Occasionally Asked Questions
Q: CBD is non-psychoactive. Does that mean it is legal?
A: No. Technically, CBD is forbidden in any form (pure or from a plant) in the USA, despite its total lack of addictive potential or any rational danger. Cannabidiol and all other phytocannabinoids are Schedule I drugs in the USA. The code number for cannabidiol in Schedule I is 7372. It is not psychoactive, but it is illegal in the eyes of the federal government. You may find it listed here: under Schedule I where it says tetrahydrocannabinols. The part saying "and others" includes all phytocannabinoids, even CBD. The situation is different in other countries. In many, CBD is not controlled at all.
Q: How can I advance the research effort of Project CBD?
A: Take the survey and report the effects of whichever CBD-rich herb or ingestible you are medicating with. The more individual responses, the more confident we can be in the aggregated answers. Please share any comments, findings, or observations through our CBDiary.
Q: Why are you trying to do more research on CBD when there are so many journal articles reporting its benefits? Don't we already know that CBD will be effective against a variety of illnesses?
A: Although cannabidiol has been studied since the 1960s and there have
been numerous lab studies (using mice as test subjects), only a few clinical studies (using people as test subjects in a controlled setting) have been conducted. While these studies strongly suggest that CBD will benefit people, more real-life investigation is called for. We trust ourselves and the doctors we're working with to do an honest job. We don't pretend we're not biased --we're hoping that CBD-rich Cannabis proves helpful to people in various ways. We trust ourselves, nevertheless, to report the facts as we learn them --period.
Q. Our dispensary is seeking CBD-rich strains. Do you sell clones, seeds, or mother plants?
A: We do not. Project CBD is an educational news service that supports the Society of Cannabis Clinicians' data collection effort. Participating dispensaries can expect to be contacted by growers who decide to share their medicine and/or "genetics." Participating seed companies offering CBD-rich strains will be listed on ProjectCBD.org.
Q: Can you tell me where to find CBD-rich herb and/or ingestibles?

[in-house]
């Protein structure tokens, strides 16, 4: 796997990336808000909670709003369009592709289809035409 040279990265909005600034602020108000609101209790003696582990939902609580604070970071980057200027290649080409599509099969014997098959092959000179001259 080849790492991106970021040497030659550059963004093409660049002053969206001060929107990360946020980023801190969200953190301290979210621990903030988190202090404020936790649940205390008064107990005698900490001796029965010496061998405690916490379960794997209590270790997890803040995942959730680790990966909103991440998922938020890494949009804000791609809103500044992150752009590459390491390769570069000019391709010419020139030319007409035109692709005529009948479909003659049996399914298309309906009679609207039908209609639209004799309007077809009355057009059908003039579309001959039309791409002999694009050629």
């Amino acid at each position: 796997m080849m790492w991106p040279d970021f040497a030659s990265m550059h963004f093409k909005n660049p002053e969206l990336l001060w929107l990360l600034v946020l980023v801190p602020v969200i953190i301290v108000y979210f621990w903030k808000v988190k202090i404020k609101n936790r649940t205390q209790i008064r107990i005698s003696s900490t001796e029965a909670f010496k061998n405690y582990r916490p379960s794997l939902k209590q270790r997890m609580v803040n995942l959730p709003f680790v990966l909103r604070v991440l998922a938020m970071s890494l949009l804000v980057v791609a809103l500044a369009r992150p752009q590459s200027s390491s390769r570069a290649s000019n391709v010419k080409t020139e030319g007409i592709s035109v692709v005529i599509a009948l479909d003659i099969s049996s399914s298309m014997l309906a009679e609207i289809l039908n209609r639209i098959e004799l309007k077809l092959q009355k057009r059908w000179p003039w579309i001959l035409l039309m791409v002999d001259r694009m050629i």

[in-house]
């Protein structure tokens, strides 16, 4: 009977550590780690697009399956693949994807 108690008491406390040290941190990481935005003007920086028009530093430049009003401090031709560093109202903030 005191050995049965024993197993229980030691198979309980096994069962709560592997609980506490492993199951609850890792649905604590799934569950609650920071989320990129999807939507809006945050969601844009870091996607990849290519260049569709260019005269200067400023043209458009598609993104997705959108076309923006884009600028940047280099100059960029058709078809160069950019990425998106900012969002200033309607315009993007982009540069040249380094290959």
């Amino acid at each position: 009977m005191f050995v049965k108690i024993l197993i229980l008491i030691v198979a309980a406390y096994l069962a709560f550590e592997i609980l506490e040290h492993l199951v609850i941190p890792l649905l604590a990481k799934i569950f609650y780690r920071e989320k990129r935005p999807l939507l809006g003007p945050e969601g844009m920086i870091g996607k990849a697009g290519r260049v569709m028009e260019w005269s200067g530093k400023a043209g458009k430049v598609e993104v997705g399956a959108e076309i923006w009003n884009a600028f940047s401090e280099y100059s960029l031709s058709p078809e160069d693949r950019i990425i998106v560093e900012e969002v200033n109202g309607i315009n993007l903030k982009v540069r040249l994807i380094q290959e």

A: Depending on where you live, we can help direct you to dispensaries in your area that carry CBD-rich medicine. Email us here.
Q: I heard about or have a CBD-rich strain. Do you want more information?
A: Yes! Please report strains of interest to our special correspondent, George Van Patten, AKA Jorge Cervantes here.
Q: I am a patient. I am looking for CBD-rich Cannabis but there is none to be found at my dispensary. What can I do?
A: Direct your dispensary staff to ProjectCBD.org, and contact our Outreach Coordinator here.
Q. I have heard that CBD is the dominant cannabinoid in hemp plants. Can I just smoke or ingest hemp or ditchweed to get the healing effects of CBD?
A: It is true that hemp fiber or seed strains will be relatively high in CBD, but their overall cannabinoid content will probably be low. In general, a
plant is bred to be good for one of three purposes: drug (usually THC), fiber or seed. It is an unusual plant that is useful in more than one category. Hemp is genetically bred for fiber growth, not resin production. CBD-rich yields from hemp are likely to be low without selective breeding for CBD content.
Q. Who runs Project CBD?
A. This site is edited by Fred Gardner and Martin A. Lee. FG was on the editorial board of Scientific American in the 1960s. He has been managing editor of Synapse, the UC San Francisco weekly, and public information officer for the District Attorney of San Francisco. Since 2003 he has edited O'Shaughnessy's, the journal of cannabis in clinical practice. MAL is the cofounder of the media watch group FAIR and is the author of three books,
including Acid Dreams. He is currently writing a social history of Cannabis, which will be published next year by Scribner's.
Outreach Coordinator Sarah Russo has been involved since 2006 in efforts to legalize Cannabis/hemp in her home state of Montana. She completed her degree at the Evergreen State College and has studied medicinal plants in South America. Special correspondent George Van Patten (AKA Jorge Cervantes) is the author of Marijuana Horticulture, the indoor/outdoor Medical Grower's Bible, and Marijuana Grow Basics. His books have been published in seven languages.